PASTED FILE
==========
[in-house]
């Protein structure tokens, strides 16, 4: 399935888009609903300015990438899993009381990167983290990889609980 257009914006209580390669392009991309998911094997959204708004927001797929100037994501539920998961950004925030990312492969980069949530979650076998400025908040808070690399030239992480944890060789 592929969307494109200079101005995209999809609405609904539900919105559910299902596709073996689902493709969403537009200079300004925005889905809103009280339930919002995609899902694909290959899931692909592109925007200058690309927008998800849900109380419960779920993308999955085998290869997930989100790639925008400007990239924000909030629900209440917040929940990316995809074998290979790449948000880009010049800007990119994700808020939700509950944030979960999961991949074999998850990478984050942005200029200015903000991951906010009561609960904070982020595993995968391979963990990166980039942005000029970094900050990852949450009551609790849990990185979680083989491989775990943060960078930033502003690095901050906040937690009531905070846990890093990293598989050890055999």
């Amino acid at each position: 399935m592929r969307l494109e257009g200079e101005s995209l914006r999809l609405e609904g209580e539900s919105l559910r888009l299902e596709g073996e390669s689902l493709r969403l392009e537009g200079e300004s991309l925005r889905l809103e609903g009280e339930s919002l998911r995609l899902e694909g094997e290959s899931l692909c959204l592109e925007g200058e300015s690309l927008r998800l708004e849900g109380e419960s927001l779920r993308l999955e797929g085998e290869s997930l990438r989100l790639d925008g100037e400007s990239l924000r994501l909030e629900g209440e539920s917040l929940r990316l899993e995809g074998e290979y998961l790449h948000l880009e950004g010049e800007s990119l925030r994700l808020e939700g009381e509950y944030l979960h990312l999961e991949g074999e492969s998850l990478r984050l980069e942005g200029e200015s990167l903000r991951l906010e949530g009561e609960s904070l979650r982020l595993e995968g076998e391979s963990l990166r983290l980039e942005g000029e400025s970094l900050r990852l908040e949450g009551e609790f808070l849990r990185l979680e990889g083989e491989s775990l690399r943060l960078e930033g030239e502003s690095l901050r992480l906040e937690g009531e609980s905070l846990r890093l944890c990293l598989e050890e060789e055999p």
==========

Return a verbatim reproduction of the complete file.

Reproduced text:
[in-house]
């Protein structure tokens, strides 16, 4: 399935888009609903300015990438899993009381990167983290990889609980 257009914006209580390669392009991309998911094997959204708004927001797929100037994501539920998961950004925030990312492969980069949530979650076998400025908040808070690399030239992480944890060789 592929969307494109200079101005995209999809609405609904539900919105559910299902596709073996689902493709969403537009200079300004925005889905809103009280339930919002995609899902694909290959899931692909592109925007200058690309927008998800849900109380419960779920993308999955085998290869997930989100790639925008400007990239924000909030629900209440917040929940990316995809074998290979790449948000880009010049800007990119994700808020939700509950944030979960999961991949074999998850990478984050942005200029200015903000991951906010009561609960904070982020595993995968391979963990990166980039942005000029970094900050990852949450009551609790849990990185979680083989491989775990943060960078930033502003690095901050906040937690009531905070846990890093990293598989050890055999």
């Amino acid at each position: 399935m592929r969307l494109e257009g200079e101005s995209l914006r999809l609405e609904g209580e539900s919105l559910r888009l299902e596709g073996e390669s689902l493709r969403l392009e537009g200079e300004s991309l925005r889905l809103e609903g009280e339930s919002l998911r995609l899902e694909g094997e290959s899931l692909c959204l592109e925007g200058e300015s690309l927008r998800l708004e849900g109380e419960s927001l779920r993308l999955e797929g085998e290869s997930l990438r989100l790639d925008g100037e400007s990239l924000r994501l909030e629900g209440e539920s917040l929940r990316l899993e995809g074998e290979y998961l790449h948000l880009e950004g010049e800007s990119l925030r994700l808020e939700g009381e509950y944030l979960h990312l999961e991949g074999e492969s998850l990478r984050l980069e942005g200029e200015s990167l903000r991951l906010e949530g009561e609960s904070l979650r982020l595993e995968g076998e391979s963990l990166r983290l980039e942005g000029e400025s970094l900050r990852l908040e949450g009551e609790f808070l849990r990185l979680e990889g083989e491989s775990l690399r943060l960078e930033g030239e502003s690095l901050r992480l906040e937690g009531e609980s905070l846990r890093l944890c990293l598989e050890e060789e055999p």